Tomohiro MATSUKI1, Yuji ARAI1, Shinji TSUCHIDA1, Ryu TERAUCHI1, Ryo ODA1, Hiroyoshi FUJIWARA1, Osam MAZDA2, Toshikazu KUBO1

1Department of Orthopedics, Graduate School of Medical Science, Kyoto Prefectural University of Medicine, Kyoto, Japan
2Department of Immunology, Graduate School of Medical Science, Kyoto Prefectural University of Medicine, Kyoto, Japan

Keywords: Connexin 43, gap junction, pro-inflammatory cytokine, rheumatoid arthritis, synovial tissue


Objectives: This study aims to identify the distribution and expression level of connexin 43 (Cx43) in synovial tissue in patients with rheumatoid arthritis (RA).
Patients and methods: The expression of Cx43 in synovial tissue from eight patients with RA (2 males, 6 females; mean age 59.5±2.7 years; range 52 to 71 years), five patients with osteoarthritis (2 males, 3 females; mean age 68.4±2.7 years; range 61 to 81 years), and one normal female subject (mean age 61 year) was analyzed by quantitative reverse transcriptase polymerase chain reaction and immunohistochemistry of tissue sections. Induction of Cx43 following stimulation of human RA synovial fibroblasts with tumor necrosis factor-alpha (TNF-a) cultures was examined by quantitative reverse transcriptase polymerase chain reaction. The effect of small interfering ribonucleic acid targeting Cx43 (siCx43) on the expression of TNF-a and interleukin-6 was examined using quantitative reverse transcriptase polymerase chain reaction and enzyme-linked immunosorbent assays.
Results: Connexin 43 was highly expressed in RA synovial tissue, which also expressed TNF-a, but was expressed lower in osteoarthritis and normal synovial tissue. Expression of Cx43 was markedly up-regulated in RA synovial fibroblasts after stimulation with TNF-a. The over-expression of pro- inflammatory cytokines was suppressed by transfection of siCx43.
Conclusion: This study shows that Cx43 is expressed in RA synovial tissue and that its expression is induced by stimulation with TNF-a. The expression of the pro-inflammatory cytokines was inhibited by transfection of siCx43. Cx43 may be a novel marker of inflammation in RA synovial tissue.


Rheumatoid arthritis (RA) is one of the most common articular diseases, characterized by synovitis which leads to the destruction of articular cartilage and bone. Pro-inflammatory cytokines, such as tumor necrosis factor-alpha (TNF-α) and interleukin (IL)-6 potentially have pathogenic roles in the establishment of rheumatoid synovitis.(1,2) Recently, biological therapies targeting TNF-α and IL-6 have been clinically approved and are now widely used.(3) However, there are caveats in using the biological preparations, including risk of infection such as tuberculosis, high cost, and variations in efficacy.(4) Therefore, further investigations are needed to achieve remission of arthritis.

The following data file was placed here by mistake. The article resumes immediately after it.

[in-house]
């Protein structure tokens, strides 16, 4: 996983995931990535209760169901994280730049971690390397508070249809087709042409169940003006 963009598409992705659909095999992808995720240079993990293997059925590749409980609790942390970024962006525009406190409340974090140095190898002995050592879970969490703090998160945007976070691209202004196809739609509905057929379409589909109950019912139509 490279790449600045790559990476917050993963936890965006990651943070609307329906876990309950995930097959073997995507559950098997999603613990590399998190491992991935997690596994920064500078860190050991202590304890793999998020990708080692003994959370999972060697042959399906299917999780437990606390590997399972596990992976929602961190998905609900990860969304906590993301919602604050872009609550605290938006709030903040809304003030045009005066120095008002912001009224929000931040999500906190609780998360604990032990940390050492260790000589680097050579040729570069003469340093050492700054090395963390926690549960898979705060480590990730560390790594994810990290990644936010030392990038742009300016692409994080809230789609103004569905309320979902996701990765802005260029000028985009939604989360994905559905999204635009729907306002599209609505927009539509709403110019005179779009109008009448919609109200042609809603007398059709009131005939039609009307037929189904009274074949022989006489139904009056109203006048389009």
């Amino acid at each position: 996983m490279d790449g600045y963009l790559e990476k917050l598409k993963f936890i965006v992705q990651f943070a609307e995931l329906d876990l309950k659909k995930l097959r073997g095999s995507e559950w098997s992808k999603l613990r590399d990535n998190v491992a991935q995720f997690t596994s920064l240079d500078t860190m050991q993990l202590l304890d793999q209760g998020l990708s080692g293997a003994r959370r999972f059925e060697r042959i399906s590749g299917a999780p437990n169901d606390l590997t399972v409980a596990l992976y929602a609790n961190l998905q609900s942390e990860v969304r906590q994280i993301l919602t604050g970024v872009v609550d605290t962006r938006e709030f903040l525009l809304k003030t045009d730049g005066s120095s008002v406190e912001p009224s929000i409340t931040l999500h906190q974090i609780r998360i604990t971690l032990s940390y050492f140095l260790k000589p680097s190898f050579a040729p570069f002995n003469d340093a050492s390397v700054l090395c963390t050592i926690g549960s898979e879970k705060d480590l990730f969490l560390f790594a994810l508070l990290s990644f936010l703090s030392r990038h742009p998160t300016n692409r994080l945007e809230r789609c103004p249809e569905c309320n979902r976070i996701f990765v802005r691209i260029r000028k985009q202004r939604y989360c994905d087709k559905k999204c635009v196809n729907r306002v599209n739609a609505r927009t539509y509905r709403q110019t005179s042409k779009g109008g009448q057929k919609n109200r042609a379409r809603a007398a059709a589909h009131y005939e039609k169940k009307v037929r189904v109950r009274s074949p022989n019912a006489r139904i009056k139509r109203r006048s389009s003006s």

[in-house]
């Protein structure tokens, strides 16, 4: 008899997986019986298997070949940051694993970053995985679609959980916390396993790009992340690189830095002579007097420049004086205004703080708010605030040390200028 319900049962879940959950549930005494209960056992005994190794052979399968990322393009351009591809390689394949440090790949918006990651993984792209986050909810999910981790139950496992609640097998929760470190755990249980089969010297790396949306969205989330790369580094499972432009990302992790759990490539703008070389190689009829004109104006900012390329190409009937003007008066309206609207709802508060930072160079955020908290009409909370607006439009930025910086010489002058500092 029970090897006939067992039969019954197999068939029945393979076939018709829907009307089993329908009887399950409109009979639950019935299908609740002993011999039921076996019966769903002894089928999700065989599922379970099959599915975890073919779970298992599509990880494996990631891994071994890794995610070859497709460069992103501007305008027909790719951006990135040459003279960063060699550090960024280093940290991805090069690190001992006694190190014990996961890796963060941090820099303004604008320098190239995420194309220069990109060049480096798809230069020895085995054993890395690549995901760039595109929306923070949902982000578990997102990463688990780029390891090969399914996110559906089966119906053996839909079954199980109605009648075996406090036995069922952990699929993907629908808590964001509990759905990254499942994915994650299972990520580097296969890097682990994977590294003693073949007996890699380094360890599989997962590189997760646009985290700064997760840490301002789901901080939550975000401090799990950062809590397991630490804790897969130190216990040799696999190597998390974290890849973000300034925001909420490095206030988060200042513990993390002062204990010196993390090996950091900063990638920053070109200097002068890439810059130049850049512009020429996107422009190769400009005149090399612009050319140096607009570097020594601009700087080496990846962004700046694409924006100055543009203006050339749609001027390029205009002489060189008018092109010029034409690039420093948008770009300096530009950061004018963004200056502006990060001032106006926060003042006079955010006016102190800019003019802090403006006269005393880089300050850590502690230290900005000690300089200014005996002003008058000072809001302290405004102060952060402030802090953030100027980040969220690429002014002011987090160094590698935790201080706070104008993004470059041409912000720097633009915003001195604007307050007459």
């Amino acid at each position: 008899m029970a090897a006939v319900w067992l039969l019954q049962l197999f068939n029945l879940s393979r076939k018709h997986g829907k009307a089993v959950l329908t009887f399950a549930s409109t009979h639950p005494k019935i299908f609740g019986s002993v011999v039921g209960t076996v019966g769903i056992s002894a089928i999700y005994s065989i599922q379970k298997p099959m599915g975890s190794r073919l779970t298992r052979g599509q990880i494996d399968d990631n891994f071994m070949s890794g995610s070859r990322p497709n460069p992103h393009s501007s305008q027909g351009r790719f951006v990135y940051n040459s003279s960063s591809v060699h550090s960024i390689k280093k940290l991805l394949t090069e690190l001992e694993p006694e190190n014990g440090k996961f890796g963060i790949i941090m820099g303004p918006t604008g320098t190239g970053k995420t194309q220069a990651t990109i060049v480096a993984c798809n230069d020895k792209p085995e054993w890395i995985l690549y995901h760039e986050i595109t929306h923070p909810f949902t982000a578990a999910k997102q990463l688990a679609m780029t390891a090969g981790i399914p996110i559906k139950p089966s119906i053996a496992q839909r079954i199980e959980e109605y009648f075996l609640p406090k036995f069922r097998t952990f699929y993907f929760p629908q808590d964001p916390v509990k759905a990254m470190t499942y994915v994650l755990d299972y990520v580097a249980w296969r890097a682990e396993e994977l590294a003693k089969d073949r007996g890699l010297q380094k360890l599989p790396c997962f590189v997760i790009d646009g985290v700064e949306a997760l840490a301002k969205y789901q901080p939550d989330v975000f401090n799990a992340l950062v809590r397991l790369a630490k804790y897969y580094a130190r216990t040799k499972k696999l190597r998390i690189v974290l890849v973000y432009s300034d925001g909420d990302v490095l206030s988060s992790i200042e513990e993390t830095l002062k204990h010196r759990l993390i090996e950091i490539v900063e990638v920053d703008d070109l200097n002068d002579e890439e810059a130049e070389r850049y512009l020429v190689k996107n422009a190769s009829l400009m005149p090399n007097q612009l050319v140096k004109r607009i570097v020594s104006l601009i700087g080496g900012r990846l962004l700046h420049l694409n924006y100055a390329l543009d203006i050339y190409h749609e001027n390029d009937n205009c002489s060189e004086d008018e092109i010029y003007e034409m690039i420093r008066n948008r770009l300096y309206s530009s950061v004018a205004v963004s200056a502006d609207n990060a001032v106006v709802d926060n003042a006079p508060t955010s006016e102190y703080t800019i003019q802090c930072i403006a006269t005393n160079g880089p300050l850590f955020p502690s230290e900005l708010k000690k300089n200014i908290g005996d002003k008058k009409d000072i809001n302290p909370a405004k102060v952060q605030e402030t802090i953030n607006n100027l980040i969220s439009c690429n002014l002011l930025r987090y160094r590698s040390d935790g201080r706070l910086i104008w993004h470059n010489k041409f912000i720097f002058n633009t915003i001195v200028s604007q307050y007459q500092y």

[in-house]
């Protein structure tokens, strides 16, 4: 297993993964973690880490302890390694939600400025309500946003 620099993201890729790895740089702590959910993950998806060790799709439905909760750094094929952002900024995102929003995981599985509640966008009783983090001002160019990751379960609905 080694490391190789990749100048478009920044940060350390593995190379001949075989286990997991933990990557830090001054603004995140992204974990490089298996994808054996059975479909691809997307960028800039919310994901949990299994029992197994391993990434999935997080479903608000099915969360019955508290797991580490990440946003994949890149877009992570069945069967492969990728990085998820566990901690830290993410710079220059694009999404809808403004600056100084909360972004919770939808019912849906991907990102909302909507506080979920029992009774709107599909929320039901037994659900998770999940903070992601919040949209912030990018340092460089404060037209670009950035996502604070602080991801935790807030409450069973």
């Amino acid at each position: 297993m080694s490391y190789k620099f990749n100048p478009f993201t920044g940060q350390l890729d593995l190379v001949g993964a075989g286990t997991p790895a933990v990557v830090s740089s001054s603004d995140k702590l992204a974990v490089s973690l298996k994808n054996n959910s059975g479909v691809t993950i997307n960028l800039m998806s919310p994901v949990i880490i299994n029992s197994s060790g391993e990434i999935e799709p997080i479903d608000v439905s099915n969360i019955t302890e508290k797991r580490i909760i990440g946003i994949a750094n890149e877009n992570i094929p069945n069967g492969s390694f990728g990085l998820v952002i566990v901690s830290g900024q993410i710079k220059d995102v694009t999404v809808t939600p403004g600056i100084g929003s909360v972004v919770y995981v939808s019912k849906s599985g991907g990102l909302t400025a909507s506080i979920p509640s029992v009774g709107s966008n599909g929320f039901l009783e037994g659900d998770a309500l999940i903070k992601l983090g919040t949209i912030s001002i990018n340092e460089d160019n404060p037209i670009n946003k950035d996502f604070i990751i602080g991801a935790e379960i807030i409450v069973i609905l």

Gap junctions are cell-cell communication channels that consist of multimeric proteins called connexins. They allow the exchange of ions, second messengers, and metabolites between adjacent cells.(5) Twenty-one human connexin genes have been identified. Among their encoded proteins, connexin 43 (Cx43) is the most widely distributed, and it has been found in synovial cells and tissue.(6) Cx43 plays an important role in the regulation of various immune inflammatory processes.(7-9) In the nervous system, silencing the Cx43 gene down-regulates the inflammatory response,(10) while a gap junction blocker (heptanol) inhibits the production of TNF-α in RA synovial tissue.(11) These reports suggest that the expression of Cx43 in synovial tissue may be involved in RA pathophysiology. Therefore, in this study, we aimed to identify the distribution and expression level of Cx43 in synovial tissue in patients with RA. We also examined whether small interfering ribonucleic acid (siRNA) targeting Cx43 could affect the expression of pro-inflammatory cytokines in cultures of human rheumatoid arthritis synovial fibroblasts (RASFs).

Patients and Methods

This study was approved by the hospital ethics committee (the Medical Ethics Committee of Kyoto Prefectural University of Medicine) (RBMR-141-1) during October 2010 and August 2012. Eight patients (2 males, 6 females; mean age 59.5±2.7 years; range 52 to 71 years) who fulfilled the American College of Rheumatology (formerly, the American Rheumatism Association) classification criteria for RA were included.(12) Their clinical characteristics are shown in Table 1. All RA patients were treated with disease-modifying anti-rheumatic drugs; seven patients (RA1, RA2, RA3, RA5, RA6, RA7, and RA8) were treated with methotrexate, one patient (RA2) was treated with bucillamine, and one patient (RA4) was treated with sulfasalazine. Low-dose corticosteroids were used for four patients (RA3, RA4, RA5, and RA7). Two patients (RA1 and RA6) were also treated with a humanized anti-IL-6 receptor (tocilizumab). Patient RA4 had mutilating arthritis, with severe joint destruction. Patients RA2, RA5, RA6, and RA7 showed more erosive disease, with severe destruction in the large joints. Patient RA1 had the least erosive disease. The disease in patient RA8 was well controlled, and severe joint destruction was localized to the small joints of the wrists and feet. Patients RA3 and RA7 had end-stage joint destruction, accompanied by vasculitis; the vasculitis was controlled with 10 mg of corticosteroids per day. Each patient was preoperatively assessed by the Disease Activity Score including a 28-joint count.(13)